Uncontrolled Pain: The Other Side of the Opioid Crisis - North Carolina Health News
By Taylor Knopf
People who have relied on their medication just to get out of bed, care for their children or tend their garden are struggling to find doctors who will prescribe opioids amidst the current drug overdose epidemic.
Online support groups are filled with desperate pleas from people unable to find a doctor to treat their pain.
In recent months, NC Health News has been contacted by patients who can’t get insurance companies or pharmacies to fill their prescriptions, from patients who have been discharged from pain clinics because they couldn’t make a spontaneous 24-hour call in for a pill count, and from people who are struggling due to forced medication tapering.
Many are distraught saying they experience anxiety and depression. Desperation has led some with pain and chronic diseases to seek street drugs or contemplate suicide.
But some pain patients are rallying and making their stories known.
‘Don’t Punish Pain’
A group called Don’t Punish Pain (DPP) was started by a pain patient in Rhode Island. Now, it’s spread into a grassroots movement mainly through Facebook groups. The organization is made up of volunteers in each state who have made flyers and posters and encouraged their fellow pain patients to rally for visibility.
These patients are urging anyone who will listen to consider the plight of chronic pain patients during an opioid crisis that has seen the deaths of tens of thousands from overdose. And this includes people who suffer from pain related to aging, injuries and chronic illness such as a range of autoimmune diseases.
Groups in major cities across the United States held rallies simultaneously on Sept. 18. (These rallies were postponed in the Carolinas due to Hurricane Florence. Don’t Punish Pain rallies will be held at 11 a.m. on Oct. 30 in Asheville, Charlotte and Raleigh.)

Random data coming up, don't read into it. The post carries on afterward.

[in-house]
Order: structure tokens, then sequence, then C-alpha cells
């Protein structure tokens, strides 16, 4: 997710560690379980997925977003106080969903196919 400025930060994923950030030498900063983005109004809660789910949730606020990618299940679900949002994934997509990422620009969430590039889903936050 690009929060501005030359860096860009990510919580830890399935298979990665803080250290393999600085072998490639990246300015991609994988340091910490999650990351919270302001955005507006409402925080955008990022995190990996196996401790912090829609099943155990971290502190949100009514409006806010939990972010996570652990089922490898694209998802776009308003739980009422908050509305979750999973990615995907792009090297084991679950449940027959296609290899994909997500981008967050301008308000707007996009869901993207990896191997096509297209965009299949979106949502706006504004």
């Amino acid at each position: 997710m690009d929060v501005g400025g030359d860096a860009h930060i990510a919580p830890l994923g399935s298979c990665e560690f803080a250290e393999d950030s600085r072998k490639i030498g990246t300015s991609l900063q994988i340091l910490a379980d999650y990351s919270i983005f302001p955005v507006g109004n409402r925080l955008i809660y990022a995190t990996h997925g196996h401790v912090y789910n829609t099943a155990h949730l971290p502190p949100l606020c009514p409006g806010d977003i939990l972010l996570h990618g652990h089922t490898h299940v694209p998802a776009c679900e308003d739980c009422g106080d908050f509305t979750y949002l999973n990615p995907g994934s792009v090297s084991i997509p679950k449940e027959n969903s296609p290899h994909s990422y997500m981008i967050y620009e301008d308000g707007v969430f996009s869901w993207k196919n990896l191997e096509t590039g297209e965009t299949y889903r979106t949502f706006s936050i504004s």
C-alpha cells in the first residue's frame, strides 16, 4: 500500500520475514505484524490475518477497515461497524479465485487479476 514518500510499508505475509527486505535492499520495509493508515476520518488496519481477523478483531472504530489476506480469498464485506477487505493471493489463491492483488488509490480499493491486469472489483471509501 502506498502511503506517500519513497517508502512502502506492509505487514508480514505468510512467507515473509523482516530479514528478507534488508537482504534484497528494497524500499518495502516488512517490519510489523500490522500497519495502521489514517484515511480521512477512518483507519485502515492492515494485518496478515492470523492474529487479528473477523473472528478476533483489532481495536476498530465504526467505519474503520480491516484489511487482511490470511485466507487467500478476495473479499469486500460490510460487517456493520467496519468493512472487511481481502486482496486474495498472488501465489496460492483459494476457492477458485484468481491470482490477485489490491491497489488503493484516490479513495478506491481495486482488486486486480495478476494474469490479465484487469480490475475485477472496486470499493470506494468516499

“It’s a civil rights movement,” said Jessica Stewart, DPP volunteer organizer for North Carolina. The state’s DPP group has about 165 members as of the beginning of October. The national Don’t Punish Pain Facebook group has more than 7,000 people and counting.
Stewart is a pain patient herself. Originally from Pamlico County, she now lives in Charlotte and has been diagnosed with a number of chronic problems, including Ehlers-Danlos syndrome, a connective tissue disease that causes frequent joint dislocations and bruising to the skin. Stewart says she needs opioids to manage her pain and allow her to do the things she loves, such as spend time with her 8-year-old daughter.
She, like many others, has faced barriers to getting her medication. Stewart has had doctors lower her medication amount. She was kicked out of a pain clinic after staff called her in for a random count of her pills when she was out of town. The random counts are often used by clinics to ensure that patients are not taking too much of their medications.
Stewart said she had one physician simply say that he could no longer treat chronic patients because the health care system he was a part of no longer allowed it.
Eventually, she decided to stop working. Stewart said the decision left her feeling defeated.
“When I couldn’t work, I was like a shot dog,” Stewart said. “I don’t do well without being able to do anything. I need to accomplish things.”
The definition of chronic pain varies. The CDC defines it as “pain that typically lasts more than three months or past the time of normal tissue healing. Chronic pain can be the result of an underlying medical disease or condition, injury, medical treatment, inflammation, or an unknown cause.”
The CDC says that about 11 percent of American adults report feeling pain on a daily basis and that between 9 and 11 million U.S. adults were prescribed long-term opioid medication in 2005.
The Institute of Medicine states that pain is a public health issue that affects more than 100 million Americans.
Stewart’s story is not uncommon.
‘Non-compliant’ and ‘Drug-seeking’
Beverly Schechtman, a Wake County mother of two, has Crohn’s disease and arthritis. Thankfully, she says, she doesn’t need opioids every day. However, she is in and out of the hospital with some frequency due to kidney stones, surgeries and sepsis.
She was in the hospital once when she missed a random pill count at a pain clinic.
“I was put down as noncompliant,” she said. “When you’re sick all the time, it makes it a lot more difficult to get the treatment you need.”
It was an incident during a hospital stay last November that drove Schechtman to advocate for pain patients. Passing several kidney stones at once, she went to a local emergency department for pain management.
The attending physician read her file and asked about her history with P.T.S.D. medication. He continued to inquire until she finally disclosed that she took the medication as the result of abuse when she was a child. The doctor then said he couldn’t give her anything for her pain because of the childhood trauma.